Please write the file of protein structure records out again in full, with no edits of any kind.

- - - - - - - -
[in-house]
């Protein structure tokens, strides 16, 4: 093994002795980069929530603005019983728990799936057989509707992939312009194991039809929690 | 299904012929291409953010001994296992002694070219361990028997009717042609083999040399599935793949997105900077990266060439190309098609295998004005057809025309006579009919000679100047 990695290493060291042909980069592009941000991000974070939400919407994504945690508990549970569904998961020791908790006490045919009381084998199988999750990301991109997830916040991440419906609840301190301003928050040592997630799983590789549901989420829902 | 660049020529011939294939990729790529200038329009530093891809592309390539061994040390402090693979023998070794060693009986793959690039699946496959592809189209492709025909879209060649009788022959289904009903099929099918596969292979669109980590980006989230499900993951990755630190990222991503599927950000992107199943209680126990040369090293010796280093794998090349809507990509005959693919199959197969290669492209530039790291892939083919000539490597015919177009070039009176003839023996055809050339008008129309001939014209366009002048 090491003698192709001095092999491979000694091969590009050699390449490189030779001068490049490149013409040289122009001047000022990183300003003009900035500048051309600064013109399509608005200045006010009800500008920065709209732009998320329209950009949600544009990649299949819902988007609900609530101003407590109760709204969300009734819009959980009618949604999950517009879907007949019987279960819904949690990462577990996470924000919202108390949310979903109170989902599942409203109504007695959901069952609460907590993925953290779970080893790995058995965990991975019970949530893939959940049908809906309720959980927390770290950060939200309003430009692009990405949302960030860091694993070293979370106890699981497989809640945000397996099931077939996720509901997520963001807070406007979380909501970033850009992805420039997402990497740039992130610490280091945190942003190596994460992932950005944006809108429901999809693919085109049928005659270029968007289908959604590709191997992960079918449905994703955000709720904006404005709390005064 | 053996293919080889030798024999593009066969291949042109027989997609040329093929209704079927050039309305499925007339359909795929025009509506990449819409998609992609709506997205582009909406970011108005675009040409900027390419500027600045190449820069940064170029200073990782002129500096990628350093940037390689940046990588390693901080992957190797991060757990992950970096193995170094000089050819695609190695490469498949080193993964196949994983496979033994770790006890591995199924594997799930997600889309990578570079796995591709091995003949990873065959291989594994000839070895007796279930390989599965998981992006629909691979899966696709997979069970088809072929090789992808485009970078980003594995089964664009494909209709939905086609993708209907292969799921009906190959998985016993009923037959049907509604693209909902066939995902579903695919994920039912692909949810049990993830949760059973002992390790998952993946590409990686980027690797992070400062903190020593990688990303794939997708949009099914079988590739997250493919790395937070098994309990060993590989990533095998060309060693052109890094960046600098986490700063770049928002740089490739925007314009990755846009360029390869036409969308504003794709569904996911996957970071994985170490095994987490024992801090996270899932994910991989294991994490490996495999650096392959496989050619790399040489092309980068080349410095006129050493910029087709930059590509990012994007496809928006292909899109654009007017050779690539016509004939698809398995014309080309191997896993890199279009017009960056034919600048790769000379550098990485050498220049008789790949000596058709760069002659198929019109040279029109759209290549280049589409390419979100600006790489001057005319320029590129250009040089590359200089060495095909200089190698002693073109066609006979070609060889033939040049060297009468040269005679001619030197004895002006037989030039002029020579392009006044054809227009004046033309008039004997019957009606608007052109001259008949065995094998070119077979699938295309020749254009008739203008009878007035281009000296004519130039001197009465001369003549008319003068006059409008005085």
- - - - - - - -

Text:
[in-house]
């Protein structure tokens, strides 16, 4: 093994002795980069929530603005019983728990799936057989509707992939312009194991039809929690 | 299904012929291409953010001994296992002694070219361990028997009717042609083999040399599935793949997105900077990266060439190309098609295998004005057809025309006579009919000679100047 990695290493060291042909980069592009941000991000974070939400919407994504945690508990549970569904998961020791908790006490045919009381084998199988999750990301991109997830916040991440419906609840301190301003928050040592997630799983590789549901989420829902 | 660049020529011939294939990729790529200038329009530093891809592309390539061994040390402090693979023998070794060693009986793959690039699946496959592809189209492709025909879209060649009788022959289904009903099929099918596969292979669109980590980006989230499900993951990755630190990222991503599927950000992107199943209680126990040369090293010796280093794998090349809507990509005959693919199959197969290669492209530039790291892939083919000539490597015919177009070039009176003839023996055809050339008008129309001939014209366009002048 090491003698192709001095092999491979000694091969590009050699390449490189030779001068490049490149013409040289122009001047000022990183300003003009900035500048051309600064013109399509608005200045006010009800500008920065709209732009998320329209950009949600544009990649299949819902988007609900609530101003407590109760709204969300009734819009959980009618949604999950517009879907007949019987279960819904949690990462577990996470924000919202108390949310979903109170989902599942409203109504007695959901069952609460907590993925953290779970080893790995058995965990991975019970949530893939959940049908809906309720959980927390770290950060939200309003430009692009990405949302960030860091694993070293979370106890699981497989809640945000397996099931077939996720509901997520963001807070406007979380909501970033850009992805420039997402990497740039992130610490280091945190942003190596994460992932950005944006809108429901999809693919085109049928005659270029968007289908959604590709191997992960079918449905994703955000709720904006404005709390005064 | 053996293919080889030798024999593009066969291949042109027989997609040329093929209704079927050039309305499925007339359909795929025009509506990449819409998609992609709506997205582009909406970011108005675009040409900027390419500027600045190449820069940064170029200073990782002129500096990628350093940037390689940046990588390693901080992957190797991060757990992950970096193995170094000089050819695609190695490469498949080193993964196949994983496979033994770790006890591995199924594997799930997600889309990578570079796995591709091995003949990873065959291989594994000839070895007796279930390989599965998981992006629909691979899966696709997979069970088809072929090789992808485009970078980003594995089964664009494909209709939905086609993708209907292969799921009906190959998985016993009923037959049907509604693209909902066939995902579903695919994920039912692909949810049990993830949760059973002992390790998952993946590409990686980027690797992070400062903190020593990688990303794939997708949009099914079988590739997250493919790395937070098994309990060993590989990533095998060309060693052109890094960046600098986490700063770049928002740089490739925007314009990755846009360029390869036409969308504003794709569904996911996957970071994985170490095994987490024992801090996270899932994910991989294991994490490996495999650096392959496989050619790399040489092309980068080349410095006129050493910029087709930059590509990012994007496809928006292909899109654009007017050779690539016509004939698809398995014309080309191997896993890199279009017009960056034919600048790769000379550098990485050498220049008789790949000596058709760069002659198929019109040279029109759209290549280049589409390419979100600006790489001057005319320029590129250009040089590359200089060495095909200089190698002693073109066609006979070609060889033939040049060297009468040269005679001619030197004895002006037989030039002029020579392009006044054809227009004046033309008039004997019957009606608007052109001259008949065995094998070119077979699938295309020749254009008739203008009878007035281009000296004519130039001197009465001369003549008319003068006059409008005085």